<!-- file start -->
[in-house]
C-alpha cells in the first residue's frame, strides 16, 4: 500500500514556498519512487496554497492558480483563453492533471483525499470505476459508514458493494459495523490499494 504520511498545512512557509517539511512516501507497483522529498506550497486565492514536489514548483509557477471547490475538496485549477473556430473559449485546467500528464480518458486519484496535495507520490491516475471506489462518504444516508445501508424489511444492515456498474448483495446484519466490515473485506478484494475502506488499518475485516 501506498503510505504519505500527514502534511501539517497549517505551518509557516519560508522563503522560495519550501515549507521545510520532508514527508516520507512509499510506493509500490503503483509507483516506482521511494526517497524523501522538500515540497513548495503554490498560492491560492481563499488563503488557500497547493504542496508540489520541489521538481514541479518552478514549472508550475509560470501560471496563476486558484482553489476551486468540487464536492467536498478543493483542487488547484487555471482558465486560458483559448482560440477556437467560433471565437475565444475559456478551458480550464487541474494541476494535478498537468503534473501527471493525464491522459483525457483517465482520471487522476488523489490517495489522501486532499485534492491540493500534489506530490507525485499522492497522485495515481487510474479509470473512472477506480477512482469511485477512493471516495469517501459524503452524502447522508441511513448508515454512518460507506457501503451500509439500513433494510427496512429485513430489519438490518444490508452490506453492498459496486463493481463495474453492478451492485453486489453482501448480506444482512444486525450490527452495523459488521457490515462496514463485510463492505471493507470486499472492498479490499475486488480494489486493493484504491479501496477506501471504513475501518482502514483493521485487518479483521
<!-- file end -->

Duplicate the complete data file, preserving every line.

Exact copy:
[in-house]
C-alpha cells in the first residue's frame, strides 16, 4: 500500500514556498519512487496554497492558480483563453492533471483525499470505476459508514458493494459495523490499494 504520511498545512512557509517539511512516501507497483522529498506550497486565492514536489514548483509557477471547490475538496485549477473556430473559449485546467500528464480518458486519484496535495507520490491516475471506489462518504444516508445501508424489511444492515456498474448483495446484519466490515473485506478484494475502506488499518475485516 501506498503510505504519505500527514502534511501539517497549517505551518509557516519560508522563503522560495519550501515549507521545510520532508514527508516520507512509499510506493509500490503503483509507483516506482521511494526517497524523501522538500515540497513548495503554490498560492491560492481563499488563503488557500497547493504542496508540489520541489521538481514541479518552478514549472508550475509560470501560471496563476486558484482553489476551486468540487464536492467536498478543493483542487488547484487555471482558465486560458483559448482560440477556437467560433471565437475565444475559456478551458480550464487541474494541476494535478498537468503534473501527471493525464491522459483525457483517465482520471487522476488523489490517495489522501486532499485534492491540493500534489506530490507525485499522492497522485495515481487510474479509470473512472477506480477512482469511485477512493471516495469517501459524503452524502447522508441511513448508515454512518460507506457501503451500509439500513433494510427496512429485513430489519438490518444490508452490506453492498459496486463493481463495474453492478451492485453486489453482501448480506444482512444486525450490527452495523459488521457490515462496514463485510463492505471493507470486499472492498479490499475486488480494489486493493484504491479501496477506501471504513475501518482502514483493521485487518479483521